“Even after all this time the sun never says to the earth ‘You owe me.’ Look what happens with a love like that. It lights the whole sky.”
– attributed to the Sufi poet Hafiz
The biologist Edward O. Wilson coined the word ‘biophilia’ as meaning ‘love of living things’ or ‘the urge to affiliate with other forms of life’. British people love Nature. Britain is one of the few places on the planet that allow people the right to roam, and its public paths are unrivalled: they enable its people to connect to and celebrate Nature. But Nature as we know it is in jeopardy. 2014 was the warmest year on record in Britain, and the winter floods and summer drought caused havoc for humans and other species.
The Walk for Climate is a walk for solidarity with all of Nature. It embraces the deepest and most empathic values the British people hold dear. Biophilia is not one more fancy word. It embodies the pathway towards loving, collaborative solutions in our communities to stop climate destruction and prevent ecocide.
Walk for Climate continues to create the organisational teamwork necessary to bring the Walk closer to helping communities realise a zero-carbon future. Will you join us?
The journal Nature published in January 2015 the most detailed explanation yet of why we must not continue to extract all our fossil fuels; in fact, we are told, over 80% of coal, 50% of natural gas and 30% of oil deposits needs to stay in the ground and is never to be burnt if we are to remain below the 2 °C global temperature rise that the world’s governments pledged to honour under the 2010 Cancún Agreements.
A precautionary and ecologically prudent ‘carbon budget’ puts into place limits for global extraction of coal, gas and oil. Lord Stern has written the foreword to a very important report by Carbon Tracker that explains why we must keep a large percentage of fossil fuels in the ground. This report can be found at http://carbontracker.live.kiln.it/Unburnable-Carbon-2-Web-Version.pdf
The dangers the world faces if we continue to exploit fossil fuels are graphically illustrated here:
The United Nations Climate Change Conference in Paris in December 2015 (COP 21) will aim for a treaty that establishes the means to safeguard the Earth’s climate stability and not exceed the 2 °C limit on global temperature rise. Yet James Hansen, an American climate scientist, said recently: “The widely accepted view that ‘science’ established 2 °C above preindustrial temperature as a safe upper limit for global warming … is unadulterated hogwash.”
We need to stay far below a 2 °C+ future. Walk for Climate wishes to connect with all communities in the UK to collaborate on the necessary pathway to do so.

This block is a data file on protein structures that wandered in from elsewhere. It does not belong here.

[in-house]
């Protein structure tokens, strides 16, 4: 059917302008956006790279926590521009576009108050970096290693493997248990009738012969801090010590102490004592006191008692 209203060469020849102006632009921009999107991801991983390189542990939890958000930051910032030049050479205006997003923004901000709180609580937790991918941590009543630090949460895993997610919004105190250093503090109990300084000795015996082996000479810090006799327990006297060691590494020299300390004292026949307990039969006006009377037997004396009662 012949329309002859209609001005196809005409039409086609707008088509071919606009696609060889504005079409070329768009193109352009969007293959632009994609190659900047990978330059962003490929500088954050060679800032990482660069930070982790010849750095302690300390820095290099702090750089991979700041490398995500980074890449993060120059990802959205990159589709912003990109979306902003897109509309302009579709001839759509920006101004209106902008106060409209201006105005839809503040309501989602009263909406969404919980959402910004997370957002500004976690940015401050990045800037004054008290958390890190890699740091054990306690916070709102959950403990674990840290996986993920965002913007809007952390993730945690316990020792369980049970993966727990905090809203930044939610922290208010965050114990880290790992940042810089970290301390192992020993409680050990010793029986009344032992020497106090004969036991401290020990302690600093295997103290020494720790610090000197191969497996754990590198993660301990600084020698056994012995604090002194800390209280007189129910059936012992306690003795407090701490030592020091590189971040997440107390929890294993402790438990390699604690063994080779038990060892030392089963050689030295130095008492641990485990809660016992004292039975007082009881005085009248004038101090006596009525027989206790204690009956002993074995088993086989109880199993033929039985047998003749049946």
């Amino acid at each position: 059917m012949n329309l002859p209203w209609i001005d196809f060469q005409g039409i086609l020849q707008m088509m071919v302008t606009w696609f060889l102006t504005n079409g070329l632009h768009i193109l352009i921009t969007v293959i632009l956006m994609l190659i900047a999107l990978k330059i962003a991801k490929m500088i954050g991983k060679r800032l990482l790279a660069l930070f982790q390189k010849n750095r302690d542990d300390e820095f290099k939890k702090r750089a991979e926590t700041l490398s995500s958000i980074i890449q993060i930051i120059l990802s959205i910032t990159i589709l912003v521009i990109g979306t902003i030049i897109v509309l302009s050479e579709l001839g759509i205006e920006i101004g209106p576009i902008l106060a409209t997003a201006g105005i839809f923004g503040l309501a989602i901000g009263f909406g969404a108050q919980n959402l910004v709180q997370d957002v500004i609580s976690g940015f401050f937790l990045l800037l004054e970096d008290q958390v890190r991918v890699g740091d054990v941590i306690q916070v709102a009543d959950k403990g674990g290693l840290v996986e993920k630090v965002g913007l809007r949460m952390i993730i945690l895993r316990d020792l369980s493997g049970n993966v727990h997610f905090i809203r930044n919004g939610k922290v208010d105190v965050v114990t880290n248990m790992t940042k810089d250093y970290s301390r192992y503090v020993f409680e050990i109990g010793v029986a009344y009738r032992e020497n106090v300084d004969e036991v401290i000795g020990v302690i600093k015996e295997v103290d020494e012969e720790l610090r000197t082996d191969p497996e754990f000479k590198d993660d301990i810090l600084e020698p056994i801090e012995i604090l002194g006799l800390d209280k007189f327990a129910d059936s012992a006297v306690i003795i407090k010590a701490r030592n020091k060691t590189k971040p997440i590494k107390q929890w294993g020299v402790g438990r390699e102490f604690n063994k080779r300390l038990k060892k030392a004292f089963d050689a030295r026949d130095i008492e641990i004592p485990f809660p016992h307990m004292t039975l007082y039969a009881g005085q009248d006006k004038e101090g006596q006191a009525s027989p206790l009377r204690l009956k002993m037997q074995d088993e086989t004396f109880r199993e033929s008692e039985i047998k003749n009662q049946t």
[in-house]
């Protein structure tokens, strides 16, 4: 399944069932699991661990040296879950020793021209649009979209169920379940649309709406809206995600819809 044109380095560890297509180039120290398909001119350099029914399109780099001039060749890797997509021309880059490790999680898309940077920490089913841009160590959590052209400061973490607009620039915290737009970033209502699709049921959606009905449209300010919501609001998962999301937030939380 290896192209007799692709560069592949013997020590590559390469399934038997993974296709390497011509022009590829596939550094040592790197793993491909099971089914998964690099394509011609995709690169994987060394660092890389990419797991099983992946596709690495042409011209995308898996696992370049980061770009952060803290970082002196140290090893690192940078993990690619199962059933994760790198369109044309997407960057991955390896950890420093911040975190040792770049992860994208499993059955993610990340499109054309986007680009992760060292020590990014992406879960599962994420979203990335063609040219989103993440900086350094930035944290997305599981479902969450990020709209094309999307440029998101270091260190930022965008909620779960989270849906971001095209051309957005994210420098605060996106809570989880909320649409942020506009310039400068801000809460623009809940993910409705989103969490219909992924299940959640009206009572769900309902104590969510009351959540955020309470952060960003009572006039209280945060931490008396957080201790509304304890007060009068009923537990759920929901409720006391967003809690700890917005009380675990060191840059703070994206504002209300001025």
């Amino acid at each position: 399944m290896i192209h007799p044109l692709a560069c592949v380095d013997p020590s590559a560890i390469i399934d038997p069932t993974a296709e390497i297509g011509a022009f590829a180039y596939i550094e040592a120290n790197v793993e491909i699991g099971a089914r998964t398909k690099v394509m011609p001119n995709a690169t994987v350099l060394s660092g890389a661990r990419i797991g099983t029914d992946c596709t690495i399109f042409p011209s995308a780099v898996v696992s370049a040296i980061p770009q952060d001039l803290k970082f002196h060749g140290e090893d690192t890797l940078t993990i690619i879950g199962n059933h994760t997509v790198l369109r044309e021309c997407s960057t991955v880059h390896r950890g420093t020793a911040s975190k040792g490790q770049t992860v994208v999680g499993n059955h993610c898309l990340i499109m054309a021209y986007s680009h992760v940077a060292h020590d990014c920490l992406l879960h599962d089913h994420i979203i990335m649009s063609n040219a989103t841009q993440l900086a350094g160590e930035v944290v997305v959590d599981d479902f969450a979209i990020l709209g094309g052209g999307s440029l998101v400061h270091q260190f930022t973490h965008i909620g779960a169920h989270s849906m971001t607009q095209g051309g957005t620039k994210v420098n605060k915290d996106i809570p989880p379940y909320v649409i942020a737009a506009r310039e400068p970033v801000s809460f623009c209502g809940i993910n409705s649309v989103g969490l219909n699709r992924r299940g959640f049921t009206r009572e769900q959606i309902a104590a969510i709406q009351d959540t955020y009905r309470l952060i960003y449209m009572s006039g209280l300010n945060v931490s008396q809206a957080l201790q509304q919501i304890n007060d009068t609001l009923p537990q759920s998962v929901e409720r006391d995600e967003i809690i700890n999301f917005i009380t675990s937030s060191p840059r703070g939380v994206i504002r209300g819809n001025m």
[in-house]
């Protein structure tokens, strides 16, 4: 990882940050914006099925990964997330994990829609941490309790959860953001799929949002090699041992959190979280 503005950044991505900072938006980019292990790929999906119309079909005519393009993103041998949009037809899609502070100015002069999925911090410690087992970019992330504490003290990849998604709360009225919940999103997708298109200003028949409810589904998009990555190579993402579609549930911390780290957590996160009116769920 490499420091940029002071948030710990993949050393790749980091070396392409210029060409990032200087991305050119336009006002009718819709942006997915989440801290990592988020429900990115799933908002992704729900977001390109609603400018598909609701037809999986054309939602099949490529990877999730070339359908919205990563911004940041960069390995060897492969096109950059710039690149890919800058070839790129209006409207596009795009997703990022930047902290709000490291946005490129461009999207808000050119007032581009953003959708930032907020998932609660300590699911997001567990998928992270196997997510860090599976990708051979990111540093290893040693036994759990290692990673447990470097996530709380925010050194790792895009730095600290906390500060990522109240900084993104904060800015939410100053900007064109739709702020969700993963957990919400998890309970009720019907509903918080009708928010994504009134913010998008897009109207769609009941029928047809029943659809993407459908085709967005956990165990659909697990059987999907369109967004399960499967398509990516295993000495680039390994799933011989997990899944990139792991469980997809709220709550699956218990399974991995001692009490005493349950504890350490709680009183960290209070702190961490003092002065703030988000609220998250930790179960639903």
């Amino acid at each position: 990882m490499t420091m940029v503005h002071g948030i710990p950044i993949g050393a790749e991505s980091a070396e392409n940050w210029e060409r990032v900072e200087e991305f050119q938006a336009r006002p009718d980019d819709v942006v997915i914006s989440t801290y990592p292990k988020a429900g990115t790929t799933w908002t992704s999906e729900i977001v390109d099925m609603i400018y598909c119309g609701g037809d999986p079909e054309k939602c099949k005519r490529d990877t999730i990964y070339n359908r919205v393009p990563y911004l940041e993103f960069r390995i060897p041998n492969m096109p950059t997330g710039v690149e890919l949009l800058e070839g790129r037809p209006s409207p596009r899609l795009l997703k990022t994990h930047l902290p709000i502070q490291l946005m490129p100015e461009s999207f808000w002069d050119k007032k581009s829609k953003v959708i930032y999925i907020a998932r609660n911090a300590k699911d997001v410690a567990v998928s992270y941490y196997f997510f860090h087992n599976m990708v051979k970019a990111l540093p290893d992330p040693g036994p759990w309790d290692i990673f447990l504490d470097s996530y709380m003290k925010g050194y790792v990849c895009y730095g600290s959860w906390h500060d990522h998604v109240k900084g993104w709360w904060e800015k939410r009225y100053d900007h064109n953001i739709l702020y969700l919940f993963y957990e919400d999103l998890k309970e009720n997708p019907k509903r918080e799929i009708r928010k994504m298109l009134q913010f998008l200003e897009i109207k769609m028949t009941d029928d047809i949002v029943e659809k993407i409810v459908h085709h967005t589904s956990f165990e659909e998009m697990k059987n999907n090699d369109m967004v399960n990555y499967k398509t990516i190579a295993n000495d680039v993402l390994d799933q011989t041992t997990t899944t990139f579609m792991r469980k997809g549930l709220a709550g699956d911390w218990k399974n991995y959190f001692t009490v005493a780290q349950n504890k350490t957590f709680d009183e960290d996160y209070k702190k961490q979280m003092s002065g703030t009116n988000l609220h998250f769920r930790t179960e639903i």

We have moved from the use of steam and coal, with the mechanisation of the textile industry in the First Industrial Revolution, to the introduction of steam-powered ships, railways, the internal combustion engine, steel production and electrical power generation, which we call the Second Industrial Revolution, and are well on our way to leaving the oil era to the Third Industrial Revolution’s embrace of digital communications intersecting with renewable energy. At the same time, there is the recognition that society must begin the ‘energy descent’ mentioned in Rob Hopkins’ Transition Handbook; we simply must begin to use less energy.
Not only is the Walk for Climate a celebration for Britain to take up the mantle of a renewed democracy through the non-hierarchical and decentralised promise of renewable energies found in all of our backyards, but also the Third Industrial Revolution enables us to collaborate and converse on a multitude of cultural levels in our own communities and establish a more inclusive society that can communicate more freely, and thus break down, through greater creativity, the barriers that have caused so much poverty and inequality throughout the world. Perhaps the word ‘industrial’ is outdated and does not reflect the huge celebratory changes that a creative community can bring to a zero-carbon future.
There has never been a more opportune moment in human history to establish empathic communities that regard the planet and all of its inhabitants as sacred. The Walk for Climate brings all members of our communities together to seek out and actively put into place the potential that all communities possess. A renewed wisdom of the commons can include all of Nature and bring us to a place of peace and harmony.